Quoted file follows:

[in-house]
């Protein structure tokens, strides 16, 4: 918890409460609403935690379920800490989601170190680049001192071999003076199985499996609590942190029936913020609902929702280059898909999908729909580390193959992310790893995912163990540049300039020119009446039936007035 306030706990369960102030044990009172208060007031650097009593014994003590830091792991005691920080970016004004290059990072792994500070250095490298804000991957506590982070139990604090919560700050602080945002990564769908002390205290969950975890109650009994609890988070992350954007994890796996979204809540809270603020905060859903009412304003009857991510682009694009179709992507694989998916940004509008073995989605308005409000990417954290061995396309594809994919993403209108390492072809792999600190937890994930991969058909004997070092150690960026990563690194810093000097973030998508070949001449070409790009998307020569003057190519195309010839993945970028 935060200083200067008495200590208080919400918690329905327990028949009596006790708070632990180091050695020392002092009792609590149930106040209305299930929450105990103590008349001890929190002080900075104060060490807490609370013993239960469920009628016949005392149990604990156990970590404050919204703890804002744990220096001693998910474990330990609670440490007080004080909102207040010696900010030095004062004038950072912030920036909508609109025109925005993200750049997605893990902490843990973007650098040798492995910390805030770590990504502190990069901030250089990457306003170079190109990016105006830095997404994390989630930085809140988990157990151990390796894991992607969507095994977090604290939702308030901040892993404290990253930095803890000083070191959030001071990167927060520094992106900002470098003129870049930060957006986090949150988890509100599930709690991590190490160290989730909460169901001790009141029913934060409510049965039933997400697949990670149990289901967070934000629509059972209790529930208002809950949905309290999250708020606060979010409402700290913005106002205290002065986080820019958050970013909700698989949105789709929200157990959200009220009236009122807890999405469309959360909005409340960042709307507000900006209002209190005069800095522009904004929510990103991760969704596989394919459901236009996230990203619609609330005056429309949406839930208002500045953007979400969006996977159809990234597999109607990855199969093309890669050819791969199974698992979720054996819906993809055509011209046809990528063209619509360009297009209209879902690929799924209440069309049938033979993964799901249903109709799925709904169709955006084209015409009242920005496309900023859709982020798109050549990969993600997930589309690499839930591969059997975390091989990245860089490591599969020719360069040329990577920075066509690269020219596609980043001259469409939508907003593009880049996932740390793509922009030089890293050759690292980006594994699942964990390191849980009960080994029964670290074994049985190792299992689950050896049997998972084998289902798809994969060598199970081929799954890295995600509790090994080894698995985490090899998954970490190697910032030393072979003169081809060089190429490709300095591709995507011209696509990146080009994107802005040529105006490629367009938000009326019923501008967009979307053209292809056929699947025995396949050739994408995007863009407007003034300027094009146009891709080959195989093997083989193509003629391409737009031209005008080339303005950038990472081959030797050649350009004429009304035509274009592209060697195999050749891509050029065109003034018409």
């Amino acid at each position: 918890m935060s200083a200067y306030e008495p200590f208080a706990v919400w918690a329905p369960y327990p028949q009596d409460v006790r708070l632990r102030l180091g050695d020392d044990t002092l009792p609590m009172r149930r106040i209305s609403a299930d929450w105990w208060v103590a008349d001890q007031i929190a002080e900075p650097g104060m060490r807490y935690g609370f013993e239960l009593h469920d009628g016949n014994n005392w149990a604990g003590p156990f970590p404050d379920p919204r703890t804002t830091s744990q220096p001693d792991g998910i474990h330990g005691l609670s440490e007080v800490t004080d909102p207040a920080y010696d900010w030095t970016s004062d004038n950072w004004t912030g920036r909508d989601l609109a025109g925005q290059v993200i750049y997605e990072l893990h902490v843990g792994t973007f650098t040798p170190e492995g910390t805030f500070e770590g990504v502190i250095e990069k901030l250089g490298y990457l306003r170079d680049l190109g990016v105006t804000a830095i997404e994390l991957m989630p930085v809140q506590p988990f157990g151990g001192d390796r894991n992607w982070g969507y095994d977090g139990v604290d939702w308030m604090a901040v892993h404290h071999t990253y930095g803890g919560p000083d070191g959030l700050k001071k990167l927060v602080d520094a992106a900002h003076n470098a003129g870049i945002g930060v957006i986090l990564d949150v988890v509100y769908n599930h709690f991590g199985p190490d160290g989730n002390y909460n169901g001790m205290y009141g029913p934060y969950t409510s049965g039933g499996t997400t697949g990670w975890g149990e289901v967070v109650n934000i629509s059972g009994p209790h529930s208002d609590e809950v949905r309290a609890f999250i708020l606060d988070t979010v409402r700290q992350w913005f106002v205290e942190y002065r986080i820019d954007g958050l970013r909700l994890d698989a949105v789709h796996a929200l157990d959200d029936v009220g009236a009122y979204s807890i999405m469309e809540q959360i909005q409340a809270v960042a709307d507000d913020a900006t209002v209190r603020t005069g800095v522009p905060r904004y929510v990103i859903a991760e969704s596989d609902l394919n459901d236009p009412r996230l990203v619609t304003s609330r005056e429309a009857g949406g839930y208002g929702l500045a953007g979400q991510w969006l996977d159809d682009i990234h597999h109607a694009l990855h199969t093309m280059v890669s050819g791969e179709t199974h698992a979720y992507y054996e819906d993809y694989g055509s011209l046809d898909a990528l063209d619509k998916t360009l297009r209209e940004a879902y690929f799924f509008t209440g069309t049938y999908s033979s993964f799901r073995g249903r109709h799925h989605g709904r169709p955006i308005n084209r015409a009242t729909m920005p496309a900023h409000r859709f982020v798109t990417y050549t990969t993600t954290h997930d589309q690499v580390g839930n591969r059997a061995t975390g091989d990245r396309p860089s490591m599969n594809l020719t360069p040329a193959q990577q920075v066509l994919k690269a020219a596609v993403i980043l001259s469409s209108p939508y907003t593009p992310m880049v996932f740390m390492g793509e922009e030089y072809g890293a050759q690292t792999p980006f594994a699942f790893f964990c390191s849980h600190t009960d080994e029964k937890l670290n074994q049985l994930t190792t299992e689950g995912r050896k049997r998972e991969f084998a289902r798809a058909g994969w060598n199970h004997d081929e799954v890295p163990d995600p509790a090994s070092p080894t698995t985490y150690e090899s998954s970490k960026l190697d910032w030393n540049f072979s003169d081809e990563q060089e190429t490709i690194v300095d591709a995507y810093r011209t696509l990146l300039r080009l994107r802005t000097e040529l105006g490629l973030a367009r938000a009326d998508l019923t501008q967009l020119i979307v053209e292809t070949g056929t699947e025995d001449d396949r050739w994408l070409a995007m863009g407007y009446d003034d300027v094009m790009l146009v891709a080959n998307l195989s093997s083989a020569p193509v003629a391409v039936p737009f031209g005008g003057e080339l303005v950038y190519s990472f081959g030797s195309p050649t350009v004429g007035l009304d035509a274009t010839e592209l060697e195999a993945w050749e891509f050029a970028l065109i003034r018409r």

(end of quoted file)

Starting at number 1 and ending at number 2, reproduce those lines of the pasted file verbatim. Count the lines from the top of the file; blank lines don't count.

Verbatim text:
[in-house]
């Protein structure tokens, strides 16, 4: 918890409460609403935690379920800490989601170190680049001192071999003076199985499996609590942190029936913020609902929702280059898909999908729909580390193959992310790893995912163990540049300039020119009446039936007035 306030706990369960102030044990009172208060007031650097009593014994003590830091792991005691920080970016004004290059990072792994500070250095490298804000991957506590982070139990604090919560700050602080945002990564769908002390205290969950975890109650009994609890988070992350954007994890796996979204809540809270603020905060859903009412304003009857991510682009694009179709992507694989998916940004509008073995989605308005409000990417954290061995396309594809994919993403209108390492072809792999600190937890994930991969058909004997070092150690960026990563690194810093000097973030998508070949001449070409790009998307020569003057190519195309010839993945970028 935060200083200067008495200590208080919400918690329905327990028949009596006790708070632990180091050695020392002092009792609590149930106040209305299930929450105990103590008349001890929190002080900075104060060490807490609370013993239960469920009628016949005392149990604990156990970590404050919204703890804002744990220096001693998910474990330990609670440490007080004080909102207040010696900010030095004062004038950072912030920036909508609109025109925005993200750049997605893990902490843990973007650098040798492995910390805030770590990504502190990069901030250089990457306003170079190109990016105006830095997404994390989630930085809140988990157990151990390796894991992607969507095994977090604290939702308030901040892993404290990253930095803890000083070191959030001071990167927060520094992106900002470098003129870049930060957006986090949150988890509100599930709690991590190490160290989730909460169901001790009141029913934060409510049965039933997400697949990670149990289901967070934000629509059972209790529930208002809950949905309290999250708020606060979010409402700290913005106002205290002065986080820019958050970013909700698989949105789709929200157990959200009220009236009122807890999405469309959360909005409340960042709307507000900006209002209190005069800095522009904004929510990103991760969704596989394919459901236009996230990203619609609330005056429309949406839930208002500045953007979400969006996977159809990234597999109607990855199969093309890669050819791969199974698992979720054996819906993809055509011209046809990528063209619509360009297009209209879902690929799924209440069309049938033979993964799901249903109709799925709904169709955006084209015409009242920005496309900023859709982020798109050549990969993600997930589309690499839930591969059997975390091989990245860089490591599969020719360069040329990577920075066509690269020219596609980043001259469409939508907003593009880049996932740390793509922009030089890293050759690292980006594994699942964990390191849980009960080994029964670290074994049985190792299992689950050896049997998972084998289902798809994969060598199970081929799954890295995600509790090994080894698995985490090899998954970490190697910032030393072979003169081809060089190429490709300095591709995507011209696509990146080009994107802005040529105006490629367009938000009326019923501008967009979307053209292809056929699947025995396949050739994408995007863009407007003034300027094009146009891709080959195989093997083989193509003629391409737009031209005008080339303005950038990472081959030797050649350009004429009304035509274009592209060697195999050749891509050029065109003034018409």